Should the value of my business be discounted for a contingency plan?
Yes, the value of your business under normal circumstances, such as retirement, will be greater than the value of your business if you are unable to support the transition (death or disability for example). The lower value can be accounted for in one of two ways: 1) Explicit discount; or 2) Implicit discount.
Most contingency plans are funded out of cash flow, over an extended period of time, meaning that the seller or seller’s estate will receive a lower value when the time value of money is considered. If the plan is to fund the practice over an industry standard payment length, something close to 4 or 5 years, then it is common to explicitly discount the value of the business by 15%-35% depending on the nuances of the business.
How are contingency plans typically funded?
Contingency plans for advisors are typically funded either using a term life insurance policy on the seller’s life or out of the cash flow of the business.
- Life insurance – Paid for by the potential seller with the buyer as the beneficiary. If the seller dies and buyer receives proceeds, all premiums paid by seller are added to the value calculation owed by the buyer.
- Cash flow – If life insurance is not used, a promissory note paid over 7-8 years is the most common alternative. Given the heightened risk of buying a practice where the owner is suddenly gone, most notes have a true-up mechanism built in that will readjust the note at the end of the first year if there has been material attrition.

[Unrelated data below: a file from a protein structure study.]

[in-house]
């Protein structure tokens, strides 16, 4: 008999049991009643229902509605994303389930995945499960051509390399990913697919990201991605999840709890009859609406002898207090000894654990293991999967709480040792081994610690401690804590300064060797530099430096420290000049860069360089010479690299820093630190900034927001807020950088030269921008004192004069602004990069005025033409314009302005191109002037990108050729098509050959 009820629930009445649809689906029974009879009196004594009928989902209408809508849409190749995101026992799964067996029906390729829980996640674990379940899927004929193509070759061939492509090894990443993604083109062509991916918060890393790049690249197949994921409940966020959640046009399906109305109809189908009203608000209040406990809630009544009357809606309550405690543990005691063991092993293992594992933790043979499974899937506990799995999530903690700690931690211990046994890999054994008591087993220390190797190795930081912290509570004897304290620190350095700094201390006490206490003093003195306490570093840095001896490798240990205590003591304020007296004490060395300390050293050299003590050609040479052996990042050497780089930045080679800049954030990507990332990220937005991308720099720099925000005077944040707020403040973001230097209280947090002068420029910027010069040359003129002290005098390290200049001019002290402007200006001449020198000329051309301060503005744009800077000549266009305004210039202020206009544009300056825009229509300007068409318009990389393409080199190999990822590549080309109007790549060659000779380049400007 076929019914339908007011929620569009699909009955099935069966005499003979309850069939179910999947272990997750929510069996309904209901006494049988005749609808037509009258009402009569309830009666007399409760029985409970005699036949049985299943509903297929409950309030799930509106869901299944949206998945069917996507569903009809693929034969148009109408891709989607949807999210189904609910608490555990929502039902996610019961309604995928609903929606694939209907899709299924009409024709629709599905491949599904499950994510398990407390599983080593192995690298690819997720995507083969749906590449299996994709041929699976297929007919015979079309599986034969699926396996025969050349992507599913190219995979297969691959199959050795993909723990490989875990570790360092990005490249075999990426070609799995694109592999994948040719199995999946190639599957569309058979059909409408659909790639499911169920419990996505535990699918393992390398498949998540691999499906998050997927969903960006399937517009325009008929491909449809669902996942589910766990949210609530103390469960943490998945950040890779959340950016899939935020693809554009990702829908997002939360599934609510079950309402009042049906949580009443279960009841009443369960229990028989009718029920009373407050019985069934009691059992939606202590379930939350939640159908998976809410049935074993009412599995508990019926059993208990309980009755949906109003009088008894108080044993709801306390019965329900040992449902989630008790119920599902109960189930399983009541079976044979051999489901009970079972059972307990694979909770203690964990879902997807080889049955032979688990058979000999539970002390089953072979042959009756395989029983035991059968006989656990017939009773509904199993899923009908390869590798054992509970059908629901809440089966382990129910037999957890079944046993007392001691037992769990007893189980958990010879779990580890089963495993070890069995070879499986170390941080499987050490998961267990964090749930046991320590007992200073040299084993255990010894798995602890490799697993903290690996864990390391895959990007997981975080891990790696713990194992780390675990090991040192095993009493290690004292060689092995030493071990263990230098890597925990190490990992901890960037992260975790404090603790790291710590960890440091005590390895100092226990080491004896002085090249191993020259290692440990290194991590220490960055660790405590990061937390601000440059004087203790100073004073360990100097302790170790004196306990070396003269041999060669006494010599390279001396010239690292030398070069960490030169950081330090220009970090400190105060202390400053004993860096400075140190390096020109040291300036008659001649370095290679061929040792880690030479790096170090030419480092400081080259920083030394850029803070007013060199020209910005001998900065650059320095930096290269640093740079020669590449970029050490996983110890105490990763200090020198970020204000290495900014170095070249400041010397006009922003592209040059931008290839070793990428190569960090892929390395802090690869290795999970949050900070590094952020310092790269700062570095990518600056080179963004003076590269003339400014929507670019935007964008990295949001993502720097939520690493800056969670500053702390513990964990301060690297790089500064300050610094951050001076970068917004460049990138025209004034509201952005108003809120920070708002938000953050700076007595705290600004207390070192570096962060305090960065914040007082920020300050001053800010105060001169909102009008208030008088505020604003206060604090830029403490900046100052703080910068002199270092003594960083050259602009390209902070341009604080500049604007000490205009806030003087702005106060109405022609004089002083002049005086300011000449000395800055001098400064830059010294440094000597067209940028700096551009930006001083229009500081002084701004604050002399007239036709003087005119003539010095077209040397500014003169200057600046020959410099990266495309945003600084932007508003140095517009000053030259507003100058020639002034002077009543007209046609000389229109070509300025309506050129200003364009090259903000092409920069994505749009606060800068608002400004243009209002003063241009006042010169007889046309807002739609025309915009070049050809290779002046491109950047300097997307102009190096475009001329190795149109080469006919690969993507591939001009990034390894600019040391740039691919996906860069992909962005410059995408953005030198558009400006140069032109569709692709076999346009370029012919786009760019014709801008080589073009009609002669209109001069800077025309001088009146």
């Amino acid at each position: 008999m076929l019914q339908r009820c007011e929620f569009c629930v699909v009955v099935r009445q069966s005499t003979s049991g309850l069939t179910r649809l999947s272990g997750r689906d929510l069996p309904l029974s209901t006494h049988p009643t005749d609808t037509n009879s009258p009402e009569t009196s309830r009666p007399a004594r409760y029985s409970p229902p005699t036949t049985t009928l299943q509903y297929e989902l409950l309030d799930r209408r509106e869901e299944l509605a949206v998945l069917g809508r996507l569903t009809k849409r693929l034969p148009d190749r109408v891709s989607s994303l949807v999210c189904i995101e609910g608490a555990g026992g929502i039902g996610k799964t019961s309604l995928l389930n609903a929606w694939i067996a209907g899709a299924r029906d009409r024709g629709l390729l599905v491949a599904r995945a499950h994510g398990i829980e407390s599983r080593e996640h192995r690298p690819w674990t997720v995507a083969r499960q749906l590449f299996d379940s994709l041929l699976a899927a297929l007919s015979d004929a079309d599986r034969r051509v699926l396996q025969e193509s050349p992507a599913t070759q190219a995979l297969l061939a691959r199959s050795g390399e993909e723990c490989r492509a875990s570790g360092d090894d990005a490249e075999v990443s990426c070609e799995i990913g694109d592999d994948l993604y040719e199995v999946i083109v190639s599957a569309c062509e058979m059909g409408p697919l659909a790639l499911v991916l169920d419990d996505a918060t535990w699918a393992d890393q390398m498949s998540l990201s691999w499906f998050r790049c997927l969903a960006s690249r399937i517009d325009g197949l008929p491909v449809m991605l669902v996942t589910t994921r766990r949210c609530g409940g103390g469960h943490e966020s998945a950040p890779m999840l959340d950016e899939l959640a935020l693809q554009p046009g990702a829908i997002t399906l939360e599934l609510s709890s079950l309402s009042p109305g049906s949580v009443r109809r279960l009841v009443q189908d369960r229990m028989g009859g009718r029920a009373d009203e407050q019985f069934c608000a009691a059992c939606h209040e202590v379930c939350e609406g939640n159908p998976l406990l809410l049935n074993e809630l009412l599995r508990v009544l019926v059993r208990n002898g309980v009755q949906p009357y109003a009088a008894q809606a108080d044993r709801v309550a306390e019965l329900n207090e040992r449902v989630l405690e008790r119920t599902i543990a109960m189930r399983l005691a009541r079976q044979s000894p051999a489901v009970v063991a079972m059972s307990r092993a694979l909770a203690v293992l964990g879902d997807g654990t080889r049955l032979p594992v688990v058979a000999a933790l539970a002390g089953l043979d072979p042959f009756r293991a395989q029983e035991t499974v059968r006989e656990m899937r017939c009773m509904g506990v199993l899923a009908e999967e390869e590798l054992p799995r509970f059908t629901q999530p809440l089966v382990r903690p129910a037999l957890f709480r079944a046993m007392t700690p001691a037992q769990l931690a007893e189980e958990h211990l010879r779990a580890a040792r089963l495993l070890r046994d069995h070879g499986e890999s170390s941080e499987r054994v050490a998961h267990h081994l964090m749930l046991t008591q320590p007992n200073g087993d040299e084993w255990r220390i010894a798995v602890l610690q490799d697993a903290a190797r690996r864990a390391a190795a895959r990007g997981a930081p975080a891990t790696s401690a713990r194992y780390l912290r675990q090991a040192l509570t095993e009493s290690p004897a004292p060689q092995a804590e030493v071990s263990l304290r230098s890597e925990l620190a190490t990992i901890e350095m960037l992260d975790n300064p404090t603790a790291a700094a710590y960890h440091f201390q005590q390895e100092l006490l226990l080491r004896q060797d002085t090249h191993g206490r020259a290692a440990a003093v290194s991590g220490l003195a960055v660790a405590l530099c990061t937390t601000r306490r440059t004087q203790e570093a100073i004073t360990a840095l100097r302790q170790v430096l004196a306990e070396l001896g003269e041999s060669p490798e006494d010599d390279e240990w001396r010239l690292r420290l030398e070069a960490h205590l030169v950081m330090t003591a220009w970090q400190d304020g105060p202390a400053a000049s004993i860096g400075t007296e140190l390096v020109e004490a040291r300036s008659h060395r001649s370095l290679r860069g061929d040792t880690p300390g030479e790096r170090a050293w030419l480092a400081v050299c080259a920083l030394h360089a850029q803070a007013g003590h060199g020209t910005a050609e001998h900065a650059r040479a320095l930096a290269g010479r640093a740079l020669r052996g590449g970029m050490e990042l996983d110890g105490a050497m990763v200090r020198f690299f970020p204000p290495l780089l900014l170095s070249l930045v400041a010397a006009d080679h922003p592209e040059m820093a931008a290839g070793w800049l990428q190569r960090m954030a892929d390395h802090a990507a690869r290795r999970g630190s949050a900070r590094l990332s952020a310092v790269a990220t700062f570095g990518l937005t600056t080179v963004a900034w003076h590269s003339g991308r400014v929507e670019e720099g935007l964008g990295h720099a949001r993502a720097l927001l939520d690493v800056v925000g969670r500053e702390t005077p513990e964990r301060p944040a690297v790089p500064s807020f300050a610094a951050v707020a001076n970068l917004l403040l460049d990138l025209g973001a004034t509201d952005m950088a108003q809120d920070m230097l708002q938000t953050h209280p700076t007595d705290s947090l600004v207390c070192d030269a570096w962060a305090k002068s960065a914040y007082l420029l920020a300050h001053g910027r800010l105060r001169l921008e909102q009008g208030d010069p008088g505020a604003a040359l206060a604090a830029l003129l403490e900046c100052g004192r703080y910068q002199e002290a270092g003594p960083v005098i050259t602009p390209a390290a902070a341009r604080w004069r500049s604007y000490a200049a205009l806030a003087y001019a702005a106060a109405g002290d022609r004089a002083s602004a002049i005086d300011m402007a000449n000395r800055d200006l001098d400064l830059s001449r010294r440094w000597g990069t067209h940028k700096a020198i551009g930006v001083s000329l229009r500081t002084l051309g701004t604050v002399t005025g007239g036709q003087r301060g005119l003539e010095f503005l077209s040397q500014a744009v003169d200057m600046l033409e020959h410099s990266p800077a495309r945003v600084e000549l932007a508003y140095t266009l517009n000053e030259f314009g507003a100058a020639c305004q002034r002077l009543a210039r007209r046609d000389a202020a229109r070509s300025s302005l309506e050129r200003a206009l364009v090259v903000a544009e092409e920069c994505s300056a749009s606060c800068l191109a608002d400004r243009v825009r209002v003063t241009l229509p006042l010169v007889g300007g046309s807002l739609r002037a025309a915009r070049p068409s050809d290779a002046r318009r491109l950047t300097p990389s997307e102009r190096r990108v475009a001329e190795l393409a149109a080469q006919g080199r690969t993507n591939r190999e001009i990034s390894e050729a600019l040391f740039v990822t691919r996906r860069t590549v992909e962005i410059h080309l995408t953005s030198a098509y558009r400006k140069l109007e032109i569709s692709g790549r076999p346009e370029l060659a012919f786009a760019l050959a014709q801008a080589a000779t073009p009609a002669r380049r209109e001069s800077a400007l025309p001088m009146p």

What are the tax implications of a contingency plan?
A Revenue Sharing type of agreement is all paid to the seller or seller’s estate on a 1099-MISC, and is therefore less favorable to the seller. A Buy-Sell, Cross Purchase, or Shareholder Agreement will generally provide the recipient with long-term capital gains tax treatment, or in some cases no taxes at all depending on the spouse’s step-up in basis at the advisor’s passing. Once you have a draft of your plan put together, be sure to consult with your tax professional on your specific situation.
Who should I create my contingency plan with?
Most contingency plans are between two peers running separate practices. If possible, a plan with a partner or internal successor will generally provide for a smoother transition for the clients, but many internal successors are not necessarily ready to buy the business today should something happen. A plan with a peer provides for an immediate successor who knows how to service clients and run a business. And, a plan that is communicated to your clients in advance can often provide a qualified successor and reduced risk of attrition.
Would my spouse be a good contingency partner?
In most cases, although a spouse might know the clients and potentially work with you on a day-to-day basis, if the spouse is not licensed, the spouse would not be able to purchase the business and service the clients. They could agree to get licensed, but given contemplated triggering events, it is unlikely they will want to, or be able to, take the time to get licensed.
I signed my contingency plan, now what?
The next step is to communicate the plan to your stakeholders. A signed contract in a filing cabinet is better than no plan, but by a slim margin. For a plan to work well, the broker-dealer and OSJ need to be aware of it and be able to support it, as well as the clients. Most advisors will either send a letter or discuss the contingency plan with their clients, just in case it is ever needed.